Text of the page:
That surprise was nothing compared with the shock I experienced 10 days later. On that sunny Monday morning, I was sitting outside at the table on my deck, having breakfast and reading The Washington Post. When I turned to the op-ed pages, I noticed a column by Novak entitled "Mission to Niger," addressing Joe's op-ed the previous week. I was stunned to read that "Wilson never worked for the CIA, but his wife, Valerie Plame, is an Agency operative on weapons of mass destruction," citing two administration officials as sources.

Stricken reaction

As I finished reading the column, Joe ventured out onto his deck and offered a neighborly hello. I held up the paper and yelled over, "I had no idea about Valerie!" Joe looked stricken and gestured to me to keep my voice down. I immediately realized the "outing" of Valerie as a covert CIA operative had had a devastating effect on the Wilson family. In the weeks to follow, I came to understand just how harrowing the disclosure was. Obviously, the identification of Valerie meant an end to her decades-long career. It also meant the country had lost an essential part of the services provided by someone who was an expert on weapons of mass destruction.

Much more than that, it meant — along with the danger faced by Valerie's secret sources because of her exposure — the Wilson family was in danger. There is no shortage of crazies in the world who blame the CIA for their problems. What a tragedy that the Wilson kids cannot play in their yard without their parents having some degree of worry because of this episode.

So I was more than a little surprised that after Valerie was outed, the CIA did not (and never has) posted security at their house. Some neighbors are so jittery that they have called the police reporting people lurking in the bushes. One report produced a squad of police in our house as we arrived home, having entered through a back door inadvertently left unlocked.

Beyond the physical danger, Valerie's privacy is over. My quiet, demure and, as we all now know, secretive neighbor has every aspect of her life exposed and her name plastered on newspapers, magazines and TV literally thousands of times a day.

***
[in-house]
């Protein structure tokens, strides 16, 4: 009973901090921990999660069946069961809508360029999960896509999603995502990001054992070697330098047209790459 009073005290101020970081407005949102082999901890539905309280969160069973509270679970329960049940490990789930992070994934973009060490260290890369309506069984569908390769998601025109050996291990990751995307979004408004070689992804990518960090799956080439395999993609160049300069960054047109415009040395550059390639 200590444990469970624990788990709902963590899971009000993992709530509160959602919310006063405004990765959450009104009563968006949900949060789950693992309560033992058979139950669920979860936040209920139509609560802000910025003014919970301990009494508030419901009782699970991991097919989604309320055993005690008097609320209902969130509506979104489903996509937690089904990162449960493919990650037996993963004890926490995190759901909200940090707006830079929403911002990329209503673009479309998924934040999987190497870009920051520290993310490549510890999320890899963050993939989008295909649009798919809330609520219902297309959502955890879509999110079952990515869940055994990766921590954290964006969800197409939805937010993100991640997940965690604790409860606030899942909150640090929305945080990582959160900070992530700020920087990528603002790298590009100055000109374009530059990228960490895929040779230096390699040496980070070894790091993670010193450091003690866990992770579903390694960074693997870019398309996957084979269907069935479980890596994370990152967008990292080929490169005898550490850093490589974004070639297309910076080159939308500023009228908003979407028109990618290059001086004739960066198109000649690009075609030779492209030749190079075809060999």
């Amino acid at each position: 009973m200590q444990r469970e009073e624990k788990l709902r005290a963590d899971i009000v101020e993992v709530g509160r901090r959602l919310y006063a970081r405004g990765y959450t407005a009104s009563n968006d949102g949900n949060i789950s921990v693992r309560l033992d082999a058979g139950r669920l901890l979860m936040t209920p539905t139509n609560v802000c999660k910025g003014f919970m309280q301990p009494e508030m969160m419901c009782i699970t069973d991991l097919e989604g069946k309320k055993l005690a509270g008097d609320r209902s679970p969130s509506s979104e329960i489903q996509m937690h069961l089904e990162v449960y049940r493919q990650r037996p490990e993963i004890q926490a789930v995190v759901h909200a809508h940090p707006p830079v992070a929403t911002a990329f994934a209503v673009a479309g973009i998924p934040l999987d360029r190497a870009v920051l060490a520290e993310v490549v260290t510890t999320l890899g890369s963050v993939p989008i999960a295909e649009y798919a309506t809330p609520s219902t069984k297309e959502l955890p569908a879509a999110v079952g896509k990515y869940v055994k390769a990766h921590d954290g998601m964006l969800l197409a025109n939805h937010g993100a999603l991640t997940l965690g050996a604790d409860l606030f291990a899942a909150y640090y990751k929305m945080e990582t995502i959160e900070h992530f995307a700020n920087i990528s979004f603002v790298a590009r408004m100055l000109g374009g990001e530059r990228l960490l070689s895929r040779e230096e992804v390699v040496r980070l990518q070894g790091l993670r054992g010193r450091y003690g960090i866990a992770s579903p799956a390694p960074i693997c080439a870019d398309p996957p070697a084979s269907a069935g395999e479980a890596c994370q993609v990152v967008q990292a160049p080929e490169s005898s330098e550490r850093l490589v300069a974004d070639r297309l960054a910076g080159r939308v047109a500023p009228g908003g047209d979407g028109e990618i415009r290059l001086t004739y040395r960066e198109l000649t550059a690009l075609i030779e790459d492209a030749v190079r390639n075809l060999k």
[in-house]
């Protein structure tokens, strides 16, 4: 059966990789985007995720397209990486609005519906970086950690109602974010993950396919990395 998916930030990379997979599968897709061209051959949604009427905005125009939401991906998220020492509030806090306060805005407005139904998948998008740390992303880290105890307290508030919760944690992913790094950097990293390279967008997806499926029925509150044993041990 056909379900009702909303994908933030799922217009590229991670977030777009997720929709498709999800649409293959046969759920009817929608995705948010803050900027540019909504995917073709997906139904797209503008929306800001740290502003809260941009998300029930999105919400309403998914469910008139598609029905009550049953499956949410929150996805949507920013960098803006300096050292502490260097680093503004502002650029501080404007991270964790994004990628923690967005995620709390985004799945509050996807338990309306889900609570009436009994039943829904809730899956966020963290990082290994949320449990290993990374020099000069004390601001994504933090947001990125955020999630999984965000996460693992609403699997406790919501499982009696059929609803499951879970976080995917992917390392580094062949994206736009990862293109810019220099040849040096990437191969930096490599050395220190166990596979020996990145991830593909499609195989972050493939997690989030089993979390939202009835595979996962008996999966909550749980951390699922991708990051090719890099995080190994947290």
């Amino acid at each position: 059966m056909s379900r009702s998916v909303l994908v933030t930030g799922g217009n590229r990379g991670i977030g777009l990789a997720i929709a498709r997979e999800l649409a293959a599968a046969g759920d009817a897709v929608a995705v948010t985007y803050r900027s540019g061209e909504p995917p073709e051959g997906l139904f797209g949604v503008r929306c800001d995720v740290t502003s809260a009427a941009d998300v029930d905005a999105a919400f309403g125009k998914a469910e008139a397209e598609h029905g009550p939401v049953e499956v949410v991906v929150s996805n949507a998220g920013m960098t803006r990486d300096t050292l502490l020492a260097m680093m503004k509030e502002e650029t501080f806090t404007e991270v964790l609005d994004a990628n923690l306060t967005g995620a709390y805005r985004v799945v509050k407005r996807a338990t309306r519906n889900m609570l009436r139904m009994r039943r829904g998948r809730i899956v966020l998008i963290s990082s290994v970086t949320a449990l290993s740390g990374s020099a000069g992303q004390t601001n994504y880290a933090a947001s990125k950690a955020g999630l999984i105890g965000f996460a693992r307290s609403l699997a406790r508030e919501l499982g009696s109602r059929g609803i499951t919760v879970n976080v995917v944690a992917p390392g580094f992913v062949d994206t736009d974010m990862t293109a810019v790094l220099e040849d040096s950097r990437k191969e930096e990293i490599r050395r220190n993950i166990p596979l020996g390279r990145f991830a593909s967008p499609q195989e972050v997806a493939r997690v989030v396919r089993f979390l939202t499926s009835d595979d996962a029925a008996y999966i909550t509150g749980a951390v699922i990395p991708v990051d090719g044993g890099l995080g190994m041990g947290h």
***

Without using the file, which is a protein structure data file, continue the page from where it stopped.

Two years following the Wilson op-ed and the Novak column, we know that Joe was right — there was no basis for the administration's claims regarding Iraq's nuclear plans. After Joe's op-ed appeared, White House officials admitted they were wrong to include the claim in the president's State of the Union. The White House has never retracted that retraction. We know that but for Joe's whistle-blowing, the administration would not have admitted that it was wrong to use the nuclear scare as a ground for war.

And we also now know that the only reason Valerie Wilson was mentioned was because, as Time magazine put it, the administration had declared "war on Wilson" for his whistle-blowing. The outing of Valerie seemed intended to send a not-so-subtle message to other potential critics, "Mess with us, and we'll mess with your family."

The purported justification for the "double super secret" leak by the White House was to allege that Valerie was responsible for Joe's trip. Even if true, and it is not true, the allegation makes no sense. There would have been nothing untoward about a CIA expert on WMD arranging an unpaid trip for her husband, an expert on Iraq and Niger, to examine whether there was an Iraq-Niger uranium connection.

The more important point is that the CIA has denied that Valerie was responsible for the trip, a fact Novak has acknowledged. As recently reported in The New York Times, Valerie wanted to set the record straight about how Joe's trip came about and her peripheral role in the arrangements, but the agency will not permit any public comment from her. What a shame that in addition to the personal harm she has suffered, Valerie cannot address the bum rap again being circulated by Republican National Committee Chairman Ken Mehlman and his allies now doing the bidding for the no-comment-mode White House.

Though I am a lifelong native Washingtonian, the White House leak episode has been eye-opening. I have witnessed how an abstraction such as political payback has real personal consequences. Real people get hurt and are put in danger. I have seen up close from my window the profound personal effect a very public "outing" has had on the lovely woman next door.

Christopher Wolf is a partner at the law firm Proskauer Rose.